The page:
“Immortal is a realisation of ideas from across the media of photography, art, music, fashion and film that we have been fortunate to create with our friends,” says Du Preez.
And this is no ordinary print production, but rather an attempt by the duo, who began in stills photography before adopting overlapping digital and multimedia practices faster than many of their contemporaries on the scene, to push the boundaries of an ‘analogue’ output process. “There’s a technological arms race and it’s moving at a furious pace,” Du Preez says. “It’s easy to compromise if you’re constantly trying to keep up with that pace. It’s easy to become dissipated by that.”
“I come from a print background as an art director and Warren comes from a photographic background,” Thornton Jones says. “We were caught in the digital revolution, which is of course fantastic on one level, but diminishing the craft on another. When we decided to make something an early question was, ‘How do we print this?’”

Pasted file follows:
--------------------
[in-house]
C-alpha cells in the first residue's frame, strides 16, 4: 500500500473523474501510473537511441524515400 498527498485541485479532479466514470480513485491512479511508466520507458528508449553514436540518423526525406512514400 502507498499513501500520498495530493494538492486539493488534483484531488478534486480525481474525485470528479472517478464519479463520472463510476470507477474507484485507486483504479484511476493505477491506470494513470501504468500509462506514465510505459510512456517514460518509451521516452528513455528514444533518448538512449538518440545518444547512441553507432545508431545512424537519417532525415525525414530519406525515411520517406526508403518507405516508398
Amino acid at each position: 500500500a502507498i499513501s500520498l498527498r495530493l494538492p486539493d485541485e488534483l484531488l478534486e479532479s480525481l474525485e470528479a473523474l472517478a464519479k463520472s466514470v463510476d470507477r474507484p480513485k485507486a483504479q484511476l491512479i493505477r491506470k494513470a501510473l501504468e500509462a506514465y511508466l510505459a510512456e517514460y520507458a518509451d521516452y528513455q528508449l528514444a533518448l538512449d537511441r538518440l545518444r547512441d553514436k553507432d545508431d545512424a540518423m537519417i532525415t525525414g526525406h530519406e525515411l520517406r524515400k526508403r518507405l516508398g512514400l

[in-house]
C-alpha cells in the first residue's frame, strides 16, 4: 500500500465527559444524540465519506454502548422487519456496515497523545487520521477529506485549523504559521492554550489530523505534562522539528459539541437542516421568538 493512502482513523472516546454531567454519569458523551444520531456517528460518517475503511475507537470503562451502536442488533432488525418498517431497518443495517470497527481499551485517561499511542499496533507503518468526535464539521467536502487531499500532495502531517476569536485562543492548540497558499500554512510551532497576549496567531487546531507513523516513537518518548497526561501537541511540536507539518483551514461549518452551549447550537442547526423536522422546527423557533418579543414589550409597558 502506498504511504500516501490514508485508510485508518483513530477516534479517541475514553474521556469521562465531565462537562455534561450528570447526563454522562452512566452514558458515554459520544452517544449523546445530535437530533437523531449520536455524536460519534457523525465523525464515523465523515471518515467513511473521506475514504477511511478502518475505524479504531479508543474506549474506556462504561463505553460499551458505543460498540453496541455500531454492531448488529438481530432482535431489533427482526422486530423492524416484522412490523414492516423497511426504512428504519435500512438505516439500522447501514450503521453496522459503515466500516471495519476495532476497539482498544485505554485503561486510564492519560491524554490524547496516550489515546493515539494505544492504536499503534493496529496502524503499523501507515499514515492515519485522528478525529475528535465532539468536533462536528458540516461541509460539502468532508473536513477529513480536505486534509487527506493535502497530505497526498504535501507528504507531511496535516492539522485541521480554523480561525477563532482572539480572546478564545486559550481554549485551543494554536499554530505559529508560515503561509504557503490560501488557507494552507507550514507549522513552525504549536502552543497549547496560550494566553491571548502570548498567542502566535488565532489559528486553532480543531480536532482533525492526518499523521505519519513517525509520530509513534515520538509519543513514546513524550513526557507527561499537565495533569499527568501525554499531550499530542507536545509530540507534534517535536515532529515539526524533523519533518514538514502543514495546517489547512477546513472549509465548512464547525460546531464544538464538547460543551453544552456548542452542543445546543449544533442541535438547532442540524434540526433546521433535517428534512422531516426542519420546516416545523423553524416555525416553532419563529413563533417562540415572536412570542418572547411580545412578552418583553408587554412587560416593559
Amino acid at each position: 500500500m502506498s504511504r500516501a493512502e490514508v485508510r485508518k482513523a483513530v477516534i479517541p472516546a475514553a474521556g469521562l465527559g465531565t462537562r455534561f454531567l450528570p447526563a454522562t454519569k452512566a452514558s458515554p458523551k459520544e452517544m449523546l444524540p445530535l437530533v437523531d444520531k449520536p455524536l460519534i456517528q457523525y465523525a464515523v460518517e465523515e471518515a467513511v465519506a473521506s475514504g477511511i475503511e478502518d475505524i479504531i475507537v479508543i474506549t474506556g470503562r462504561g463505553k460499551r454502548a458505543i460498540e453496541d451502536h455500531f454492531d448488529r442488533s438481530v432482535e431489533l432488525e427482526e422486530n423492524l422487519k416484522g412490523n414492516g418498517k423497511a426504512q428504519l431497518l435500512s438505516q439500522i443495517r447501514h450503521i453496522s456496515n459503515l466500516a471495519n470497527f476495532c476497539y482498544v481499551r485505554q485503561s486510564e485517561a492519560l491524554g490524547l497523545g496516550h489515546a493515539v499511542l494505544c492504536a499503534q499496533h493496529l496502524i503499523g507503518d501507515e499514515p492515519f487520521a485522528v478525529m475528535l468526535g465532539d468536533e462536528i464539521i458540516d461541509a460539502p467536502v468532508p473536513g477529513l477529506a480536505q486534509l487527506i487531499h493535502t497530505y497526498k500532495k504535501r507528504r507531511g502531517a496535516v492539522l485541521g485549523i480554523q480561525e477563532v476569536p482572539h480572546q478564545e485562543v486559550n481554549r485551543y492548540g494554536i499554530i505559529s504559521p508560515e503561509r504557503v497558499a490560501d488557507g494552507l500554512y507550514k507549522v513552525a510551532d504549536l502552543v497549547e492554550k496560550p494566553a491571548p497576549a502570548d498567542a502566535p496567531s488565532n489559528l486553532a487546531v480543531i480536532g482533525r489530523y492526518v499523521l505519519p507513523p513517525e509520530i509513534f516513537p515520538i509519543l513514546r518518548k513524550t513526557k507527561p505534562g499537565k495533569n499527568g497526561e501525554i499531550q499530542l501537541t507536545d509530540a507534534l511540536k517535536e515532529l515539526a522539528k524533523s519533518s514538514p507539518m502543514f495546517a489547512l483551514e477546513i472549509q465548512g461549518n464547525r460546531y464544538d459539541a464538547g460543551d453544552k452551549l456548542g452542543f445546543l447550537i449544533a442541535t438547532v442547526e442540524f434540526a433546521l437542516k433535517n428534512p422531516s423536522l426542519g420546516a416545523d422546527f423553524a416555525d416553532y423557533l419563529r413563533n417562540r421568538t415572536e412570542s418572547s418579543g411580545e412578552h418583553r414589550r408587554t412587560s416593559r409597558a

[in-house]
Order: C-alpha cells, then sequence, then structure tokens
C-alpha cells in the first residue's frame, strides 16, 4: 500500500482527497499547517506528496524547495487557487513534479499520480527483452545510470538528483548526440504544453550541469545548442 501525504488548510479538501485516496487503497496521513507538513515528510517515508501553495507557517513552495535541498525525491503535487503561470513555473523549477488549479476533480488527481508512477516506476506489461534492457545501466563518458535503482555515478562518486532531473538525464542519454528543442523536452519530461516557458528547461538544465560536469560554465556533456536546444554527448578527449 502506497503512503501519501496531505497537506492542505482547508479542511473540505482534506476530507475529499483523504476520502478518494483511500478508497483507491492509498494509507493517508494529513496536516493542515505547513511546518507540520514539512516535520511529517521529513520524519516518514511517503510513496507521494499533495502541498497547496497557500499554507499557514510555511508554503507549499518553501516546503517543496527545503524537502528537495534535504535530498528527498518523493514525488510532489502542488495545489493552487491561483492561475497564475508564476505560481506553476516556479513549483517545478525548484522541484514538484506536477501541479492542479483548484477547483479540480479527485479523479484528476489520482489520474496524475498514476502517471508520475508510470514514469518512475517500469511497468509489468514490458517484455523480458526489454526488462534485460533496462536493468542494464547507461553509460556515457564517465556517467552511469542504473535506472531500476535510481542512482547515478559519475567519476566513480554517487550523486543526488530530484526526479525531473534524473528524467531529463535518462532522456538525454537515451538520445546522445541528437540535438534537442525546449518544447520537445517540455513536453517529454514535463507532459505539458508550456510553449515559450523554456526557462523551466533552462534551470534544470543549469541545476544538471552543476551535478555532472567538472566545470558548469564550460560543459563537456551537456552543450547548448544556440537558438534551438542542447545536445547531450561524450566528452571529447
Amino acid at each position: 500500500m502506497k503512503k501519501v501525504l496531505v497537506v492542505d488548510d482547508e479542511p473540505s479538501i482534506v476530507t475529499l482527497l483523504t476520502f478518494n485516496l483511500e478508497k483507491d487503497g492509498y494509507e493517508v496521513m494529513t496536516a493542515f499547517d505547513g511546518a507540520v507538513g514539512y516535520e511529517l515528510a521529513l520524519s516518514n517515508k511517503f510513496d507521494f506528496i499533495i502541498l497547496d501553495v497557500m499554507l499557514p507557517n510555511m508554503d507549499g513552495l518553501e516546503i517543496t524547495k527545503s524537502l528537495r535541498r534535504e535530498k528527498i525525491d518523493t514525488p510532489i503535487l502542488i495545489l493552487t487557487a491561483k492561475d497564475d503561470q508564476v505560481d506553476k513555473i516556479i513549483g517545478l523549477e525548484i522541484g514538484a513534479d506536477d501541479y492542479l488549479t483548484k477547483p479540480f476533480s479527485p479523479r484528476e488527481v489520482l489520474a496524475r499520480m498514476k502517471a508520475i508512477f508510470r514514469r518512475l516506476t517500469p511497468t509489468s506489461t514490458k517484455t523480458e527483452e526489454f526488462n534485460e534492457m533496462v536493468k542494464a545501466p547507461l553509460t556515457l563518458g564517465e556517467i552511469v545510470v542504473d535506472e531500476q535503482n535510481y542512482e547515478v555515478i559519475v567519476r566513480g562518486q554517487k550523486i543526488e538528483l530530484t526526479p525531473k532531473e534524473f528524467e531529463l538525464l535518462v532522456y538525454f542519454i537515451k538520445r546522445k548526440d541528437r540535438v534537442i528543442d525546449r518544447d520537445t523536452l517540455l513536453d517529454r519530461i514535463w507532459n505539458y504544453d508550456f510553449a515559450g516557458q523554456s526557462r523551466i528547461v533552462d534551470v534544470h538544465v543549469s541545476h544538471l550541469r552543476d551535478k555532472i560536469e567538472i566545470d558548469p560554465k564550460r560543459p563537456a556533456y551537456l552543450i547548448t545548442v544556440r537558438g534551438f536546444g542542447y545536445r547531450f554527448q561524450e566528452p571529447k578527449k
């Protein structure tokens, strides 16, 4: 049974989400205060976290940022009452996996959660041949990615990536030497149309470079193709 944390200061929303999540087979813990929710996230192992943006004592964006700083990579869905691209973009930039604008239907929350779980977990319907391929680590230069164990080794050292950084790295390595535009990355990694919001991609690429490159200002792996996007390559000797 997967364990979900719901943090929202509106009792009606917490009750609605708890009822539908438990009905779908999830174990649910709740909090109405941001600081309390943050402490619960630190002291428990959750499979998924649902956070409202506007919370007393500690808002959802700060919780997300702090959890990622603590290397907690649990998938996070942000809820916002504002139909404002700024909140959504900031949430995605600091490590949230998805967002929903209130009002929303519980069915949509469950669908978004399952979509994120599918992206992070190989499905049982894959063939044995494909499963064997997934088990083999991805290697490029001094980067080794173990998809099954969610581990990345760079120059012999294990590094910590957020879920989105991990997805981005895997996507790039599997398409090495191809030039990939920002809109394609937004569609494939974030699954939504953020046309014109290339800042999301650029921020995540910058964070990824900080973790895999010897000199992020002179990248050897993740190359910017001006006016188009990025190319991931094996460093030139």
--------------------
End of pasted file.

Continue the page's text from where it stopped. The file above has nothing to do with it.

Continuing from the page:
“From very early on in any project, we talk a lot about colour and tone and grades,” Thornton Jones continues. “We want to mess with the way people perceive things, so the way our photography is produced – the very process of doing that – is integral to that process. We decided we wanted to manipulate the stocks and manipulate the print as best we can, and that’s when we were introduced to Steve Ilott at Park.”
Ilott is an account director at the company and a man who has worked in the printing industry since he was a teenager, while Park Communications, based in London’s docklands, prints many of the UK’s most revered magazines, such as, Printed Pages, Haute Couture, Boat magazine, Riposte and, of course, British Journal of Photography. Park also specialise in special-finish creative publishing projects, most recently Nike’s Milan book and slipcase, Jimmy Choo’s annual report, Mary McCartney’s Twelfth Night and Dunhill’s Spring/Summer collection 2017 publication.